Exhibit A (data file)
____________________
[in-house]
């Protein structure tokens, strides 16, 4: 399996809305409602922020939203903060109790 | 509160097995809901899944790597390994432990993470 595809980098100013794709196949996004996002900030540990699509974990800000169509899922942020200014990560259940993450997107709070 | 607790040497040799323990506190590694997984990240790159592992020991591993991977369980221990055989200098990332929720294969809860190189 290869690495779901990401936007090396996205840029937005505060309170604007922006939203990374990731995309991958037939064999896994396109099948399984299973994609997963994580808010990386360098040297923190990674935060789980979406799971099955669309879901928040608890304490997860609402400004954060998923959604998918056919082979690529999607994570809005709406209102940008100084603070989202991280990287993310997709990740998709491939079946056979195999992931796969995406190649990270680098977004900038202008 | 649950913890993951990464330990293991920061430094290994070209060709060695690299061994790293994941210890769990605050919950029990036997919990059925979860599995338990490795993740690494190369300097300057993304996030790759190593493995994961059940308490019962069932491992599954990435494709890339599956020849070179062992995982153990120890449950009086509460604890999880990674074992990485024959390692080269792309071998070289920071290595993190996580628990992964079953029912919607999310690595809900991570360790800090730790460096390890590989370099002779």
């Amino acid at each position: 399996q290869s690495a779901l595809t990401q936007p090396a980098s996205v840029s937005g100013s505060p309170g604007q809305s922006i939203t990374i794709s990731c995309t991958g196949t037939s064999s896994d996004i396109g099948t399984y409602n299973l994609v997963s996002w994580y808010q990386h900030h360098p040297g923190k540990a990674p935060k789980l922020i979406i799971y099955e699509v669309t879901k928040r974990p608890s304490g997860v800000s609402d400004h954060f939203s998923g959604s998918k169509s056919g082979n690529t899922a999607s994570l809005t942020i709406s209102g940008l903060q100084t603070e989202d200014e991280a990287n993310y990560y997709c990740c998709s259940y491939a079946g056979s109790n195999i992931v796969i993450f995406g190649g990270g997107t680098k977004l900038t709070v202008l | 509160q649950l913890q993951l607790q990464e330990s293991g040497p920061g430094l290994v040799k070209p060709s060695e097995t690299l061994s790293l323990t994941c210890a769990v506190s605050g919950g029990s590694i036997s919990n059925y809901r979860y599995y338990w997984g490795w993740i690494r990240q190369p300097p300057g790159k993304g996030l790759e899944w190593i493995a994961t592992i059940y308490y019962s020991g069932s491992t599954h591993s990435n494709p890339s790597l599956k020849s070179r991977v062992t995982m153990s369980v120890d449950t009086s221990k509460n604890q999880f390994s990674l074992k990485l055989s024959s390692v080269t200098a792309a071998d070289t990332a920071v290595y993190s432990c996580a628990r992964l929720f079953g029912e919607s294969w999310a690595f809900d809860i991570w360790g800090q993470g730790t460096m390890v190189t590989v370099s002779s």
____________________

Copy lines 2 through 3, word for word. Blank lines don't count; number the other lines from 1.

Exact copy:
């Protein structure tokens, strides 16, 4: 399996809305409602922020939203903060109790 | 509160097995809901899944790597390994432990993470 595809980098100013794709196949996004996002900030540990699509974990800000169509899922942020200014990560259940993450997107709070 | 607790040497040799323990506190590694997984990240790159592992020991591993991977369980221990055989200098990332929720294969809860190189 290869690495779901990401936007090396996205840029937005505060309170604007922006939203990374990731995309991958037939064999896994396109099948399984299973994609997963994580808010990386360098040297923190990674935060789980979406799971099955669309879901928040608890304490997860609402400004954060998923959604998918056919082979690529999607994570809005709406209102940008100084603070989202991280990287993310997709990740998709491939079946056979195999992931796969995406190649990270680098977004900038202008 | 649950913890993951990464330990293991920061430094290994070209060709060695690299061994790293994941210890769990605050919950029990036997919990059925979860599995338990490795993740690494190369300097300057993304996030790759190593493995994961059940308490019962069932491992599954990435494709890339599956020849070179062992995982153990120890449950009086509460604890999880990674074992990485024959390692080269792309071998070289920071290595993190996580628990992964079953029912919607999310690595809900991570360790800090730790460096390890590989370099002779």
């Amino acid at each position: 399996q290869s690495a779901l595809t990401q936007p090396a980098s996205v840029s937005g100013s505060p309170g604007q809305s922006i939203t990374i794709s990731c995309t991958g196949t037939s064999s896994d996004i396109g099948t399984y409602n299973l994609v997963s996002w994580y808010q990386h900030h360098p040297g923190k540990a990674p935060k789980l922020i979406i799971y099955e699509v669309t879901k928040r974990p608890s304490g997860v800000s609402d400004h954060f939203s998923g959604s998918k169509s056919g082979n690529t899922a999607s994570l809005t942020i709406s209102g940008l903060q100084t603070e989202d200014e991280a990287n993310y990560y997709c990740c998709s259940y491939a079946g056979s109790n195999i992931v796969i993450f995406g190649g990270g997107t680098k977004l900038t709070v202008l | 509160q649950l913890q993951l607790q990464e330990s293991g040497p920061g430094l290994v040799k070209p060709s060695e097995t690299l061994s790293l323990t994941c210890a769990v506190s605050g919950g029990s590694i036997s919990n059925y809901r979860y599995y338990w997984g490795w993740i690494r990240q190369p300097p300057g790159k993304g996030l790759e899944w190593i493995a994961t592992i059940y308490y019962s020991g069932s491992t599954h591993s990435n494709p890339s790597l599956k020849s070179r991977v062992t995982m153990s369980v120890d449950t009086s221990k509460n604890q999880f390994s990674l074992k990485l055989s024959s390692v080269t200098a792309a071998d070289t990332a920071v290595y993190s432990c996580a628990r992964l929720f079953g029912e919607s294969w999310a690595f809900d809860i991570w360790g800090q993470g730790t460096m390890v190189t590989v370099s002779s």